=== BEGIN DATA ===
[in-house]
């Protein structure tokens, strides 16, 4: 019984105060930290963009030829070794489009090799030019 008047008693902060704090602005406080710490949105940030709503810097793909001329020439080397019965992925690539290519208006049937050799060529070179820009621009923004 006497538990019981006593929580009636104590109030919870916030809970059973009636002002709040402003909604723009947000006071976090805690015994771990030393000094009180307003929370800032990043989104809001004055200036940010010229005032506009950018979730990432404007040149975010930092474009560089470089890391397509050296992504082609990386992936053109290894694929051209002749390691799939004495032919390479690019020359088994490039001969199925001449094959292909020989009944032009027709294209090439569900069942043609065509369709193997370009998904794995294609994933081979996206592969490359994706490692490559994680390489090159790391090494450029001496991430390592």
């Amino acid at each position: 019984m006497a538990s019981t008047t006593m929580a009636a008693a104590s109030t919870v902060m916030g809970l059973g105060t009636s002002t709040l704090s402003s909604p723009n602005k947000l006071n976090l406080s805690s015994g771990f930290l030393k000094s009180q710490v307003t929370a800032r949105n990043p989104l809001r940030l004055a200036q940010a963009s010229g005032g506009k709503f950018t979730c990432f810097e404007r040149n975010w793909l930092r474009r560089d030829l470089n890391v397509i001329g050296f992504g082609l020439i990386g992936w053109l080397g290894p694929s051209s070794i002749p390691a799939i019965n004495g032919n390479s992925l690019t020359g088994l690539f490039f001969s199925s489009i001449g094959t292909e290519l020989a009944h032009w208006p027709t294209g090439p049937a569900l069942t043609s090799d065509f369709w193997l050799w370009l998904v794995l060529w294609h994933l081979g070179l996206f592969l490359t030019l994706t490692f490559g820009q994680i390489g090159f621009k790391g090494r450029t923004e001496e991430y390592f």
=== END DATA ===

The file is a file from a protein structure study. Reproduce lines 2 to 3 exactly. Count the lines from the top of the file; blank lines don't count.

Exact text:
């Protein structure tokens, strides 16, 4: 019984105060930290963009030829070794489009090799030019 008047008693902060704090602005406080710490949105940030709503810097793909001329020439080397019965992925690539290519208006049937050799060529070179820009621009923004 006497538990019981006593929580009636104590109030919870916030809970059973009636002002709040402003909604723009947000006071976090805690015994771990030393000094009180307003929370800032990043989104809001004055200036940010010229005032506009950018979730990432404007040149975010930092474009560089470089890391397509050296992504082609990386992936053109290894694929051209002749390691799939004495032919390479690019020359088994490039001969199925001449094959292909020989009944032009027709294209090439569900069942043609065509369709193997370009998904794995294609994933081979996206592969490359994706490692490559994680390489090159790391090494450029001496991430390592």
């Amino acid at each position: 019984m006497a538990s019981t008047t006593m929580a009636a008693a104590s109030t919870v902060m916030g809970l059973g105060t009636s002002t709040l704090s402003s909604p723009n602005k947000l006071n976090l406080s805690s015994g771990f930290l030393k000094s009180q710490v307003t929370a800032r949105n990043p989104l809001r940030l004055a200036q940010a963009s010229g005032g506009k709503f950018t979730c990432f810097e404007r040149n975010w793909l930092r474009r560089d030829l470089n890391v397509i001329g050296f992504g082609l020439i990386g992936w053109l080397g290894p694929s051209s070794i002749p390691a799939i019965n004495g032919n390479s992925l690019t020359g088994l690539f490039f001969s199925s489009i001449g094959t292909e290519l020989a009944h032009w208006p027709t294209g090439p049937a569900l069942t043609s090799d065509f369709w193997l050799w370009l998904v794995l060529w294609h994933l081979g070179l996206f592969l490359t030019l994706t490692f490559g820009q994680i390489g090159f621009k790391g090494r450029t923004e001496e991430y390592f």